Thursday, July 2, 2009

Glossary of Terms

For clarity I thought I'd define what the terms used in this site mean.

A SQUARE is single cell in the puzzle which contains a number.

A BLOCK is 9 x 9 grid of squares, there are 9 blocks in total in the standard Sudoku puzzle. When we talk about BLOCK 7 we mean the BLOCK in the botom left corner. BLOCKS are arranged as follows:

1 2 3
4 5 6
7 8 9

A COLUMN is a line of 9 squares running from top to bottom.

A ROW is a line of 9 squares running from left to right.


Sunday, June 21, 2009

Advanced Sudoku Solving Techniques

If you get stuck using the basic methods, then there are other tools at our disposal. The first is to take a look at a square that has no candidates in it. Starting with the number 1 see if it already occurs in either the column, the row or as a candidate pair. If it occurs elsewhere in the block as a candidate pair then it cannot occur in the square that we are looking at. Also if the number occurs as a candidate pair anywhere in the column or row then it cannot be in the square, but the candidate pair must be aligned with the target square. Work your way through all nine numbers and if there is only one candidate left then it is safe to assume that it is the answer.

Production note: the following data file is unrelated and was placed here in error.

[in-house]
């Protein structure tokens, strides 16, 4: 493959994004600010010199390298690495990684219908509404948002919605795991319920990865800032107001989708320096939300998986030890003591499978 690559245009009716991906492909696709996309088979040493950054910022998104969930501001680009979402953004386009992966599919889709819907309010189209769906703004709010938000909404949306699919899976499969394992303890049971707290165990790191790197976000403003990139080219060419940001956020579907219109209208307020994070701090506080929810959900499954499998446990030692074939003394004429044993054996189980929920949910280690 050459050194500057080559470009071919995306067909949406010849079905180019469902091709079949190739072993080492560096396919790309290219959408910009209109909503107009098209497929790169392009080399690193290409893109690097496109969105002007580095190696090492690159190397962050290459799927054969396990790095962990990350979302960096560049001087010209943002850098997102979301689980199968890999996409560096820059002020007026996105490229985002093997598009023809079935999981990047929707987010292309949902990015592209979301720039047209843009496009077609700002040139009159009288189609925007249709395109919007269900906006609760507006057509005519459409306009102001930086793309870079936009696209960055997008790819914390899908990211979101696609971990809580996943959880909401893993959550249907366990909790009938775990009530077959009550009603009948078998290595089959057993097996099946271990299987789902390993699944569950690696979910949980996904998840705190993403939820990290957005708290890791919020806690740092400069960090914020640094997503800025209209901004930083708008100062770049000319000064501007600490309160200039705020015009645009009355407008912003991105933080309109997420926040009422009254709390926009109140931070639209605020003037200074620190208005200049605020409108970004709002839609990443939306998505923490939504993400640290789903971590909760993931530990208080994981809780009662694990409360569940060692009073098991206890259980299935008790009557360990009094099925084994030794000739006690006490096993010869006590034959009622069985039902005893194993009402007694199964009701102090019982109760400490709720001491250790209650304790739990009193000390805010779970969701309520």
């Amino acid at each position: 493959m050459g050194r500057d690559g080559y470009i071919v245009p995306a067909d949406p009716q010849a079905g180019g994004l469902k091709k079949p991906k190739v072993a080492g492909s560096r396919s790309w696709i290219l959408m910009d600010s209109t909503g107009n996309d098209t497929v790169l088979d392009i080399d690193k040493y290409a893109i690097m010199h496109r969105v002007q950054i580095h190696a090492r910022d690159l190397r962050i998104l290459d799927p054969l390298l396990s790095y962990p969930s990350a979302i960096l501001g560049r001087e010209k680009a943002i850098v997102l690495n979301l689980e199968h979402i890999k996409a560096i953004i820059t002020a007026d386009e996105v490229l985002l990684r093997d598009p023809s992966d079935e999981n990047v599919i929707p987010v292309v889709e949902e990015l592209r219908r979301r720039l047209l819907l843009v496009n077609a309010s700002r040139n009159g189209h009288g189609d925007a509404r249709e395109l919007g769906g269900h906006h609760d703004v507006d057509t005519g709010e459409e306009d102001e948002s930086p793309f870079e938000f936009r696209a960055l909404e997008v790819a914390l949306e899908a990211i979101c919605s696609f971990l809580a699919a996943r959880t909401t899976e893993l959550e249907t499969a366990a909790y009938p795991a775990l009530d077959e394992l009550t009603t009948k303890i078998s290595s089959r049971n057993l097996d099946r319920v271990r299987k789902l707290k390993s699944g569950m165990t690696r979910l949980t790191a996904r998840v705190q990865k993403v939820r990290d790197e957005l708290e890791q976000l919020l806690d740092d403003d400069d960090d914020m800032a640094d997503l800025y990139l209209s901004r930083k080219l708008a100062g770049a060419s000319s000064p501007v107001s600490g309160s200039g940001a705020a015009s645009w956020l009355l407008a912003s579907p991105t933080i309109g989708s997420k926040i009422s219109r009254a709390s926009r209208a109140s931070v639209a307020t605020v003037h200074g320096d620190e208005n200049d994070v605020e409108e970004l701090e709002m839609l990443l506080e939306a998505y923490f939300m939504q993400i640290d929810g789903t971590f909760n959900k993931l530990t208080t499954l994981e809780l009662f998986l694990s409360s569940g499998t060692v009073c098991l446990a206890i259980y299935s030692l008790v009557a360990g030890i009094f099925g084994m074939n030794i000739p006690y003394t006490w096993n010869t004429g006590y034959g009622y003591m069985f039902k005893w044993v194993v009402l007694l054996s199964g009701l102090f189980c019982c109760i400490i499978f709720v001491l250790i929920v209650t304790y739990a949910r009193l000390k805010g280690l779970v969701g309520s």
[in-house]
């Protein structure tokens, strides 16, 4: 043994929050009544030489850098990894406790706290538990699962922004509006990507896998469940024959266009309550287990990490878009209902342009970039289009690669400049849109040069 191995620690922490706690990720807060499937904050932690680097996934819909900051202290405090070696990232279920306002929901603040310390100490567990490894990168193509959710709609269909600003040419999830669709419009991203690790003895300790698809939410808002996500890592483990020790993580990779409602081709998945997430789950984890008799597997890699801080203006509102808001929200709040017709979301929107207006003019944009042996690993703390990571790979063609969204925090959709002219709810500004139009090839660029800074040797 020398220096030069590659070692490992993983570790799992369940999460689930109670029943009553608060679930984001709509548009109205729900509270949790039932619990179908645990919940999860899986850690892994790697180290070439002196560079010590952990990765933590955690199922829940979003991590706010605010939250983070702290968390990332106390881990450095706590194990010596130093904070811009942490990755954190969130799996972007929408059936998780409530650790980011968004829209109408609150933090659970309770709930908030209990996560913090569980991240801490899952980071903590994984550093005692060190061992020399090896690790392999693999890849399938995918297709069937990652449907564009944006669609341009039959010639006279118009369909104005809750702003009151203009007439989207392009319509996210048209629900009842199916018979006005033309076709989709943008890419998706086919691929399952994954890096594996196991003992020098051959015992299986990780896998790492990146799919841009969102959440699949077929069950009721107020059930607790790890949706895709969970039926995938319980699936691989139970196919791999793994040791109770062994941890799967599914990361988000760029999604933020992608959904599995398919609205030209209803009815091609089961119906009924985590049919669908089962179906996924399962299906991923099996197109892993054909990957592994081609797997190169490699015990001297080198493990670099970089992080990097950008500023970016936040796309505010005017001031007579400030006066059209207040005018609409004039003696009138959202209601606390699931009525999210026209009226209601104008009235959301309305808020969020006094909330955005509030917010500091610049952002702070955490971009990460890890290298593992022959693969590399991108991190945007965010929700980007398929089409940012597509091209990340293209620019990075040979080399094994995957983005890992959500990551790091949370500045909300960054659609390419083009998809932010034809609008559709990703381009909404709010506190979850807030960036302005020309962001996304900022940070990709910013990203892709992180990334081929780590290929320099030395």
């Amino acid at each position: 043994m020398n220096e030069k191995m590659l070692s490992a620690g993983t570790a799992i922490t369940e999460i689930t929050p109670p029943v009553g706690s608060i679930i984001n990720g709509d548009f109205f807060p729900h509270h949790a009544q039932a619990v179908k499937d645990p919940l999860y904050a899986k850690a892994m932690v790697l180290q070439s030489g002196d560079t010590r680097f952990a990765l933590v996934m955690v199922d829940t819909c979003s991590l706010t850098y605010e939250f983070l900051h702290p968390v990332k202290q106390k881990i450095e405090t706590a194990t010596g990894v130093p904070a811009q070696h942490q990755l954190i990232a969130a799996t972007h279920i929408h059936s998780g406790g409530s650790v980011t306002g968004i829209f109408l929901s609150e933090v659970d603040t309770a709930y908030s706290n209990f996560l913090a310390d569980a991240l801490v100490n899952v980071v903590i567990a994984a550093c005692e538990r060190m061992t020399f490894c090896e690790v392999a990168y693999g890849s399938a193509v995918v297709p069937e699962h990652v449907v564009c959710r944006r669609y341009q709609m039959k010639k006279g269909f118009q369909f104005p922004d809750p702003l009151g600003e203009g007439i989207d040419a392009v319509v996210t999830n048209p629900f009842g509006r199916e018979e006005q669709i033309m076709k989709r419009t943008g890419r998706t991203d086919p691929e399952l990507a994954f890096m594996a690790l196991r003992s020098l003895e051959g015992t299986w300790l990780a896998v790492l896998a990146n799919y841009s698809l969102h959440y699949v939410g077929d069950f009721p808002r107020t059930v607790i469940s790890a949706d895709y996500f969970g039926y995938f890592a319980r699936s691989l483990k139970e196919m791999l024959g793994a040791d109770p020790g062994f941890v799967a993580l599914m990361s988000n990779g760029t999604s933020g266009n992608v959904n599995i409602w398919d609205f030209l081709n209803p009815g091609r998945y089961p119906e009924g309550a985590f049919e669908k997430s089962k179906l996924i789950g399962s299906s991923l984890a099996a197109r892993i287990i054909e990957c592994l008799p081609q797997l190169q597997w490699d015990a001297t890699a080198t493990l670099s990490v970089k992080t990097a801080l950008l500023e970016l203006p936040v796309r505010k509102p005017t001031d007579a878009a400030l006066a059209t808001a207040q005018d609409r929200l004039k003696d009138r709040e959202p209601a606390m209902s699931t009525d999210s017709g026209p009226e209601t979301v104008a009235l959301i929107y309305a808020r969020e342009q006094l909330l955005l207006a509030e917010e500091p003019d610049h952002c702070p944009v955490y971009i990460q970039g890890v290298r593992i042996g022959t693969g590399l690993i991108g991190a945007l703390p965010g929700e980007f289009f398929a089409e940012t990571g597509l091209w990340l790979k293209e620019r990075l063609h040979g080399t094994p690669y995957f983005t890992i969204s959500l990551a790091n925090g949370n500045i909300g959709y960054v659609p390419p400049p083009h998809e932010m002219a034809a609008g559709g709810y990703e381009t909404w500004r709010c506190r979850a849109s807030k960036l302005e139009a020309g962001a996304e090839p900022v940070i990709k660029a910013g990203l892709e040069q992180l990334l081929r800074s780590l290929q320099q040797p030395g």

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Thursday, June 18, 2009

Solve Sudoku the easy way

If the thought of filling a puzzle with a large number of possible candidates for each square fills you with dread, then this method will suit you. It relies on only penciling in candidates when there are only two possible candidates left for a block. See this page for an example of easy way to solve sudoku puzzles.

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Wednesday, June 17, 2009

Play Sudoku online free

You can now play Sudoku online for free. Choose from a variety of levels from very easy to fiendish.


Tuesday, June 9, 2009

Sudoku solving techniques

As in the previous post two candidate pairs in two adjacent boxes but this time with only one column or row aligning indicates that the number exisits in the comon column or row. Take a look at this page Solve Sudoku 4 and notice the candidate pairs for the number 1 in boxes 2 and 3, notice that they both have a candidate in row 3 meaning that in box 1 the number 1 can not occur in row 3.


More Sudoku solving techniques

If you have found two candidate pairs in two boxes for the same number and they are aligned parallel to each other, then it is certain that the two rows or columns contain those numbers. The only thing is you won't know the exact location of either of the numbers.


Sunday, June 7, 2009

Solve Sudoku

One additional tool to help solve sudoku puzzles is to look at a square that has no candidates or perhaps just one. Take a square with no candidates in it and have a look for numbers that can NOT be considered a candidate. Use cross hatching and candidate pairs within a box. If you have found candidate pairs in a box other than the square you are looking, then it is impossible for that number to exist in that suare. By a process of elimination you may be able to find the only number that could exist in that square.